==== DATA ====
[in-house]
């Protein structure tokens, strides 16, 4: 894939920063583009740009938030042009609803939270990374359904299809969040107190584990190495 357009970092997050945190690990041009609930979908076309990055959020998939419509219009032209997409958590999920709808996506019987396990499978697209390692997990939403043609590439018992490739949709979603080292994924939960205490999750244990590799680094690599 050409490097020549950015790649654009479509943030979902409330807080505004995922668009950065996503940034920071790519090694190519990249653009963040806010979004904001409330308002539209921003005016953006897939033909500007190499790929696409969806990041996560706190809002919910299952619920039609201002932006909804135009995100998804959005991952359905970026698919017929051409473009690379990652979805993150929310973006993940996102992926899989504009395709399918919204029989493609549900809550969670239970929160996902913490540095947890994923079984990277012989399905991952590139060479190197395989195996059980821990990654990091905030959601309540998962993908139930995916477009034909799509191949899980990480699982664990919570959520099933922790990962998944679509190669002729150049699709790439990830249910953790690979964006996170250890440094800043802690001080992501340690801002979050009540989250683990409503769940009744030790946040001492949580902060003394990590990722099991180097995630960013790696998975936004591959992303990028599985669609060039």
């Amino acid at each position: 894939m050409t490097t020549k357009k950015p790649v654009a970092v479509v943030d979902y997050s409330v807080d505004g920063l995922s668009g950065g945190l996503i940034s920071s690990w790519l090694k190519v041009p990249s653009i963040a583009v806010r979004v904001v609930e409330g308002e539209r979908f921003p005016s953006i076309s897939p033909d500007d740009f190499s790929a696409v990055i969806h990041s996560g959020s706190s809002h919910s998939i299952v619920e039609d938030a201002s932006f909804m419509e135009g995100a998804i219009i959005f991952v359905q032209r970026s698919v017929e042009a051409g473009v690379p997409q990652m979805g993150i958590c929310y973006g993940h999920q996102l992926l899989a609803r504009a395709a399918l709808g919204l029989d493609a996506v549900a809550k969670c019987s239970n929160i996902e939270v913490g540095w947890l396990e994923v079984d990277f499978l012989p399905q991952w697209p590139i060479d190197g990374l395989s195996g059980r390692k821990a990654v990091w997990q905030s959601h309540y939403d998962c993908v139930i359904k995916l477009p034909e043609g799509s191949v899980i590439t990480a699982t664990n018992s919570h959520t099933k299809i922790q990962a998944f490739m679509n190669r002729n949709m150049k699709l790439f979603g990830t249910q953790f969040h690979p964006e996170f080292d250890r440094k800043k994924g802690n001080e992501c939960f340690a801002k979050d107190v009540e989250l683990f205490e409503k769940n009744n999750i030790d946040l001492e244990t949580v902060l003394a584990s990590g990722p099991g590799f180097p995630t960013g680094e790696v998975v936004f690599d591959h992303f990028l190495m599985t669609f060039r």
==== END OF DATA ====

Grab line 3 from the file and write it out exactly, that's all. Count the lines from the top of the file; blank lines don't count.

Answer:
């Amino acid at each position: 894939m050409t490097t020549k357009k950015p790649v654009a970092v479509v943030d979902y997050s409330v807080d505004g920063l995922s668009g950065g945190l996503i940034s920071s690990w790519l090694k190519v041009p990249s653009i963040a583009v806010r979004v904001v609930e409330g308002e539209r979908f921003p005016s953006i076309s897939p033909d500007d740009f190499s790929a696409v990055i969806h990041s996560g959020s706190s809002h919910s998939i299952v619920e039609d938030a201002s932006f909804m419509e135009g995100a998804i219009i959005f991952v359905q032209r970026s698919v017929e042009a051409g473009v690379p997409q990652m979805g993150i958590c929310y973006g993940h999920q996102l992926l899989a609803r504009a395709a399918l709808g919204l029989d493609a996506v549900a809550k969670c019987s239970n929160i996902e939270v913490g540095w947890l396990e994923v079984d990277f499978l012989p399905q991952w697209p590139i060479d190197g990374l395989s195996g059980r390692k821990a990654v990091w997990q905030s959601h309540y939403d998962c993908v139930i359904k995916l477009p034909e043609g799509s191949v899980i590439t990480a699982t664990n018992s919570h959520t099933k299809i922790q990962a998944f490739m679509n190669r002729n949709m150049k699709l790439f979603g990830t249910q953790f969040h690979p964006e996170f080292d250890r440094k800043k994924g802690n001080e992501c939960f340690a801002k979050d107190v009540e989250l683990f205490e409503k769940n009744n999750i030790d946040l001492e244990t949580v902060l003394a584990s990590g990722p099991g590799f180097p995630t960013g680094e790696v998975v936004f690599d591959h992303f990028l190495m599985t669609f060039r």